It’s really almost like China has changed us in the wrong direction. This has profound implications, because you talked about here at home, we have the freedom to still know the Left and the Right. But what we’ve learned recently is actually in some cases, we didn’t have that freedom, and we didn’t even know. As we’re finishing up, I’m going to tie it back to religious freedom, because this has profound implications on religious freedom here. What lessons can we learn? What do we need to do as a society?

Ms. Swett:

We need to, once again, trust one another. The Twitter Files, it’s a big story, and it shouldn’t be ignored. I have a lot of friends, I’m a Democrat, a lifelong Democrat, as was my dad, and we believe very much in freedom of speech, freedom of the press, and freedom of expression. All of us, Left and Right, need to be concerned about the fact that entities like Twitter and Facebook were making themselves gatekeepers, and were somehow seeking to protect or prevent the American people from full access to information that we need, and have a right to have access to.

It’s a mistake when people on the center and Left side of the aisle shrug their shoulders and dismiss this as not that big of a story—it is a big story. It is a reflection of a lack of trust in our system, which is based on this robust free market of ideas. We all jump into that public square together, we argue, we debate, we share information, and we hope that the best ideas and the best solutions will emerge.

I’m still an optimist. I don’t think China has changed us that much, but it’s good that some of this news is coming out with some of these revelations. We are seeing reforms taking place. We do need to hold our journalists to their own high standards of journalism. We do not want them to be ideologues, we don’t want them to be gatekeepers, we want them to report the news fearlessly and without favor.

I hope that we can get back to a kind of journalism that trusts the reader and the viewer and the listener to make their own conclusions, and certainly doesn’t run interference for either political party or either point of view on an issue. Democracy really does depend on a free and independent press that is trusted, and that trust has to be earned. A little bit of that has been lost. There’s polling out there that shows that trust in the media is at an all-time low.

Some of our most well-known media organizations do need to take a look in the mirror. We all need to look in the mirror sometimes and say, “Okay, truth check, gut check.” But some of them need to do that and get back to doing what they have historically done so well, which is report the news.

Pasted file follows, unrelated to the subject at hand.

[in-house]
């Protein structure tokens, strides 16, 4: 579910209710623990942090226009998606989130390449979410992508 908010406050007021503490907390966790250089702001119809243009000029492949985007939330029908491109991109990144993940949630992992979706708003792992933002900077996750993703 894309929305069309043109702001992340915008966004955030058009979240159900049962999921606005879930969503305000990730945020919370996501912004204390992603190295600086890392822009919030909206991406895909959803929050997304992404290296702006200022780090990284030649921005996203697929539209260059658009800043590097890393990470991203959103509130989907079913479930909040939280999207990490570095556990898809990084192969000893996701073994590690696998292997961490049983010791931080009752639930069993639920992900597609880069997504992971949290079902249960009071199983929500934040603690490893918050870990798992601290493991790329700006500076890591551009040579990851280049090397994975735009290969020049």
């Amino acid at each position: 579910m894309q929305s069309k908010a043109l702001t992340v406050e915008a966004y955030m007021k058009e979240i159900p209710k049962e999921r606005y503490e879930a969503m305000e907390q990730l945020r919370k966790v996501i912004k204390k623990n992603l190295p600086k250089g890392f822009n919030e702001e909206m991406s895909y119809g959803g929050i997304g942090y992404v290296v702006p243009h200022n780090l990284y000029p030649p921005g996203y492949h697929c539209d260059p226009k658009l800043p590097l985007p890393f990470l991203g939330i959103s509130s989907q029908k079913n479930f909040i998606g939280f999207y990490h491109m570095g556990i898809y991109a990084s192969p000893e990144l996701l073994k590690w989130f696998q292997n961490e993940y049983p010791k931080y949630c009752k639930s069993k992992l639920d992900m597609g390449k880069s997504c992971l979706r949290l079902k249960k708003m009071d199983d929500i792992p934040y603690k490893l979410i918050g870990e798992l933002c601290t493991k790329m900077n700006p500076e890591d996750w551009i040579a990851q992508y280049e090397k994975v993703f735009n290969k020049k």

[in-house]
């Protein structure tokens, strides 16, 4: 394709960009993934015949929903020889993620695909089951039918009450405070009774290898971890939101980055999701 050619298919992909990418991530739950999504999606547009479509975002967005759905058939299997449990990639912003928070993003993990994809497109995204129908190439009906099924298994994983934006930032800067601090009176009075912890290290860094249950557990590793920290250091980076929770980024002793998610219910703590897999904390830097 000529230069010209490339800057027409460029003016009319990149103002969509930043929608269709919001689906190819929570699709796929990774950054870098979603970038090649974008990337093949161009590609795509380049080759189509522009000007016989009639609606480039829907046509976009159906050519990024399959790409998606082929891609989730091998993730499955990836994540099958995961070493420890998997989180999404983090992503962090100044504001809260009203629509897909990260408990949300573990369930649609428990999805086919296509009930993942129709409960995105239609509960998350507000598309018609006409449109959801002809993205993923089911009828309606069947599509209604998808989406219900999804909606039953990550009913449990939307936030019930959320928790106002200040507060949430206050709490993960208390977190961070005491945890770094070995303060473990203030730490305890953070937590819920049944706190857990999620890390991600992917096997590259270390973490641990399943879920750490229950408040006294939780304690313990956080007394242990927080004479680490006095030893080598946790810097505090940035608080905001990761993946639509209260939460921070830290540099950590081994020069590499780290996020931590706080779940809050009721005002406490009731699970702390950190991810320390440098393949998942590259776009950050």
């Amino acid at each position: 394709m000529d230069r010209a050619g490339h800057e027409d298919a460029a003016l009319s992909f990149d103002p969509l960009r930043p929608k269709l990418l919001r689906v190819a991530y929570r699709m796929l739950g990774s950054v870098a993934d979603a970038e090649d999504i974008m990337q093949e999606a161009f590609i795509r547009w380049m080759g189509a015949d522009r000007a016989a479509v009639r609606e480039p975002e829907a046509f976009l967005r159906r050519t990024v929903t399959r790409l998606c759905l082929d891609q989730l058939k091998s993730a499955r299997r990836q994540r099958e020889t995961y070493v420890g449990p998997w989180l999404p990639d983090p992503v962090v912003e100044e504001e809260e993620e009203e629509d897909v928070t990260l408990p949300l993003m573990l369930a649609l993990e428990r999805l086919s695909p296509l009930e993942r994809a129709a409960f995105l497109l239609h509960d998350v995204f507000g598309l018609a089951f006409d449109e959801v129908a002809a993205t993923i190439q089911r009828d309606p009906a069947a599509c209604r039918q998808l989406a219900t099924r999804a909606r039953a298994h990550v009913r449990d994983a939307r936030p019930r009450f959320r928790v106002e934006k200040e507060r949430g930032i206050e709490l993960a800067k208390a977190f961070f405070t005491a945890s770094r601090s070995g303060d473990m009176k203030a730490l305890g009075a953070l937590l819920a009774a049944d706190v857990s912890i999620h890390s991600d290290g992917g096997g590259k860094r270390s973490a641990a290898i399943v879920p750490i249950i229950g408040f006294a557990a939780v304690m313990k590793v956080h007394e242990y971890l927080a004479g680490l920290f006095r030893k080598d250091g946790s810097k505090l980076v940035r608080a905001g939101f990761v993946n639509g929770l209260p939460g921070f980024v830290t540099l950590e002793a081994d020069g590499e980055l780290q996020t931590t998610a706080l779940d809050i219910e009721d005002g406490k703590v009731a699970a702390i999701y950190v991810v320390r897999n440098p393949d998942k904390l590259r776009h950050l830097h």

Mr. Jekielek:

As the final moment here, because I have to let you go, this marketplace of speech that you’re describing which so resonates with everything I believe in, how important is that for religious freedom and freedom of conscience?

Ms. Swett:

So important, so vitally important. What makes America’s faith community so strong is that it is so diverse, and that for the most part we are respectful towards those whose deeply held beliefs may differ from our own. It was Voltaire who said something very interesting about religion in the public square, and I hope I get this more or less right, he said, “When you have only one religion you have dictatorship, when you have two you have civil war, but when you have many, then freedom can flow.” That’s a really important insight.

Our founders were brilliant and so far ahead of their time with their First Amendment protection, saying on the one hand there shall be no establishment of religion, no official religion in the United States, and on the other hand that there shall be free exercise of religion. That’s kind of the secret sauce—no official state religion, no official government benediction of a particular faith, or trying to restrain a faith. But by the same token, this multiplicity of faith communities should be able to freely exercise their faith. It’s a brilliant formulation, it’s been part of our secret sauce here in America, and I hope we can hold onto it.

Mr. Jekielek:

Katrina Lantos Swett, it’s such a pleasure to have you on the show.

Ms. Swett:

Thank you, it’s been a real pleasure to be on, and thank you for such thoughtful and wonderful questions.

Mr. Jekielek:

Thank you all for joining Katrina Lantos Swett, and me, on this episode of “American Thought Leaders”. I’m your host, Jan Jekielek.